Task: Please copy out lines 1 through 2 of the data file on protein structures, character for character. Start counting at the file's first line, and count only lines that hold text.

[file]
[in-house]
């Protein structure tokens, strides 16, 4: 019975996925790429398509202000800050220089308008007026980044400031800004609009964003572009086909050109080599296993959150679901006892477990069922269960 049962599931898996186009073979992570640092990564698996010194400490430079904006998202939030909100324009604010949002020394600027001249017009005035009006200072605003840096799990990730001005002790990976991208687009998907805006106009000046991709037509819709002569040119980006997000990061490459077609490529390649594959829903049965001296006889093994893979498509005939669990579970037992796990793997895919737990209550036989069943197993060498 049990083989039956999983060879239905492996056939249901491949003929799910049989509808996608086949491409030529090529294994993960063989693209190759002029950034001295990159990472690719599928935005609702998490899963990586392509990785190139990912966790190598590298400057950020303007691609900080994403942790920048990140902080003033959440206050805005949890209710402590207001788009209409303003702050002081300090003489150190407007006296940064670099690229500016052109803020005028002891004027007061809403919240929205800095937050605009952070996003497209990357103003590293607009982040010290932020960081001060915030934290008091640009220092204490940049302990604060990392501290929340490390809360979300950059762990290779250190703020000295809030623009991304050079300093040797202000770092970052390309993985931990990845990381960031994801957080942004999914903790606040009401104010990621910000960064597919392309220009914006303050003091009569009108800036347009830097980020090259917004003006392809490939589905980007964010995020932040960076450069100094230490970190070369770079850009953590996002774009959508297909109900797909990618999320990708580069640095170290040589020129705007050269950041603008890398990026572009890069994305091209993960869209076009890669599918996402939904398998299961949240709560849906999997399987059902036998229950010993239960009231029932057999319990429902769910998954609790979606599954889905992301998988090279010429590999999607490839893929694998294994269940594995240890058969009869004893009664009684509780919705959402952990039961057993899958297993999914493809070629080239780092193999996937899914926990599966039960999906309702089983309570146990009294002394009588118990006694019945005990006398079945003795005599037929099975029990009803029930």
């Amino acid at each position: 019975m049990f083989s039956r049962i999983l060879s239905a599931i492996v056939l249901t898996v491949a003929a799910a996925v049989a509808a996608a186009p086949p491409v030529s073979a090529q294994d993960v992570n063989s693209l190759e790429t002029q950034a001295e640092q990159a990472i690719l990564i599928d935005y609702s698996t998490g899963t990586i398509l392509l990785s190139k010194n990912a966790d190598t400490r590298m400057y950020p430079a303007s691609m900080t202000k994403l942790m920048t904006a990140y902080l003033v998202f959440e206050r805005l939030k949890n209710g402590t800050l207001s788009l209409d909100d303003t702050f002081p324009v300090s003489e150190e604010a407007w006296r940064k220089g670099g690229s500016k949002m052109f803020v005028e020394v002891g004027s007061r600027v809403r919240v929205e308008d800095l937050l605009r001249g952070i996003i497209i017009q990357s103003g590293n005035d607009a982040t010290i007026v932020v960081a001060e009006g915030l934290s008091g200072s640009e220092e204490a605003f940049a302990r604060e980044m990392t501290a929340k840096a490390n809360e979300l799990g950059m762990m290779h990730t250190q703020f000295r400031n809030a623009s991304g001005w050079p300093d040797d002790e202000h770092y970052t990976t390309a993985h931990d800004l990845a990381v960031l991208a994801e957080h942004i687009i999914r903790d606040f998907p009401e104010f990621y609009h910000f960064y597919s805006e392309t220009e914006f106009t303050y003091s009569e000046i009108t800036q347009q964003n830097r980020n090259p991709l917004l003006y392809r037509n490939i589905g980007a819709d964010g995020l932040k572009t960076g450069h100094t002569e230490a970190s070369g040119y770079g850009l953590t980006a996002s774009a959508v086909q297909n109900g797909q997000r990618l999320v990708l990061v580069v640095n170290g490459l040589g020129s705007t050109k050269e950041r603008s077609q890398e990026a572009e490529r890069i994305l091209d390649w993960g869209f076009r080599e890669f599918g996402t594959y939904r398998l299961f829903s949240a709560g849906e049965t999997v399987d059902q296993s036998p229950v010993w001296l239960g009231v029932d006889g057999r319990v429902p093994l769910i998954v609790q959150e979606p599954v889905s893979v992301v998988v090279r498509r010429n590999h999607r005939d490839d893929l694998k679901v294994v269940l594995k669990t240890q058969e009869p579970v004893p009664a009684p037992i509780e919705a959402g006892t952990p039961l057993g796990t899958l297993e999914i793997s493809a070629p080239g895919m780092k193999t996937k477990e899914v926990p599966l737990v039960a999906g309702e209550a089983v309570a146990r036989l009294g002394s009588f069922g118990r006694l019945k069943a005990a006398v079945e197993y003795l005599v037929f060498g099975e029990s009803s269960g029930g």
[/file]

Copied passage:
[in-house]
């Protein structure tokens, strides 16, 4: 019975996925790429398509202000800050220089308008007026980044400031800004609009964003572009086909050109080599296993959150679901006892477990069922269960 049962599931898996186009073979992570640092990564698996010194400490430079904006998202939030909100324009604010949002020394600027001249017009005035009006200072605003840096799990990730001005002790990976991208687009998907805006106009000046991709037509819709002569040119980006997000990061490459077609490529390649594959829903049965001296006889093994893979498509005939669990579970037992796990793997895919737990209550036989069943197993060498 049990083989039956999983060879239905492996056939249901491949003929799910049989509808996608086949491409030529090529294994993960063989693209190759002029950034001295990159990472690719599928935005609702998490899963990586392509990785190139990912966790190598590298400057950020303007691609900080994403942790920048990140902080003033959440206050805005949890209710402590207001788009209409303003702050002081300090003489150190407007006296940064670099690229500016052109803020005028002891004027007061809403919240929205800095937050605009952070996003497209990357103003590293607009982040010290932020960081001060915030934290008091640009220092204490940049302990604060990392501290929340490390809360979300950059762990290779250190703020000295809030623009991304050079300093040797202000770092970052390309993985931990990845990381960031994801957080942004999914903790606040009401104010990621910000960064597919392309220009914006303050003091009569009108800036347009830097980020090259917004003006392809490939589905980007964010995020932040960076450069100094230490970190070369770079850009953590996002774009959508297909109900797909990618999320990708580069640095170290040589020129705007050269950041603008890398990026572009890069994305091209993960869209076009890669599918996402939904398998299961949240709560849906999997399987059902036998229950010993239960009231029932057999319990429902769910998954609790979606599954889905992301998988090279010429590999999607490839893929694998294994269940594995240890058969009869004893009664009684509780919705959402952990039961057993899958297993999914493809070629080239780092193999996937899914926990599966039960999906309702089983309570146990009294002394009588118990006694019945005990006398079945003795005599037929099975029990009803029930």